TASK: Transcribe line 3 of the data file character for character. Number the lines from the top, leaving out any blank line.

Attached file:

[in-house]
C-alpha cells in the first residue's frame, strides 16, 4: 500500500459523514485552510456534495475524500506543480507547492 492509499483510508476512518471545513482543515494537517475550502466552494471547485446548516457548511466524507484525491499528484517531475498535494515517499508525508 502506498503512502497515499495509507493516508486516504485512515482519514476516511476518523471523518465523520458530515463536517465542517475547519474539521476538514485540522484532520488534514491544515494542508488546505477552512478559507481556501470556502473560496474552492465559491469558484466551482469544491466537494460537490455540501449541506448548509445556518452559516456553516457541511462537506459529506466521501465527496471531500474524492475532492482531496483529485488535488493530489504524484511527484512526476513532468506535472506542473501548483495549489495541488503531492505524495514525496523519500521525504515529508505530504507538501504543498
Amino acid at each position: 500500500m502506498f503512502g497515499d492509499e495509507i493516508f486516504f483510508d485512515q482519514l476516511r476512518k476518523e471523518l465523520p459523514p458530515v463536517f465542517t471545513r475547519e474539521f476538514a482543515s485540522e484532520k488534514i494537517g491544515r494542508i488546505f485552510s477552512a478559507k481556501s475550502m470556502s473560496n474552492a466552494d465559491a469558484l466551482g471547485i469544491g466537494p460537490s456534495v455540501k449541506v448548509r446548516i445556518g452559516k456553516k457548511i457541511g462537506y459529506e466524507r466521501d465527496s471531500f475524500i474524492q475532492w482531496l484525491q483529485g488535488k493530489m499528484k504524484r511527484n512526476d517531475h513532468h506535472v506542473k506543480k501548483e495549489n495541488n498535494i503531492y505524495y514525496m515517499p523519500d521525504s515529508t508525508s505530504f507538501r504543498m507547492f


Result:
Amino acid at each position: 500500500m502506498f503512502g497515499d492509499e495509507i493516508f486516504f483510508d485512515q482519514l476516511r476512518k476518523e471523518l465523520p459523514p458530515v463536517f465542517t471545513r475547519e474539521f476538514a482543515s485540522e484532520k488534514i494537517g491544515r494542508i488546505f485552510s477552512a478559507k481556501s475550502m470556502s473560496n474552492a466552494d465559491a469558484l466551482g471547485i469544491g466537494p460537490s456534495v455540501k449541506v448548509r446548516i445556518g452559516k456553516k457548511i457541511g462537506y459529506e466524507r466521501d465527496s471531500f475524500i474524492q475532492w482531496l484525491q483529485g488535488k493530489m499528484k504524484r511527484n512526476d517531475h513532468h506535472v506542473k506543480k501548483e495549489n495541488n498535494i503531492y505524495y514525496m515517499p523519500d521525504s515529508t508525508s505530504f507538501r504543498m507547492f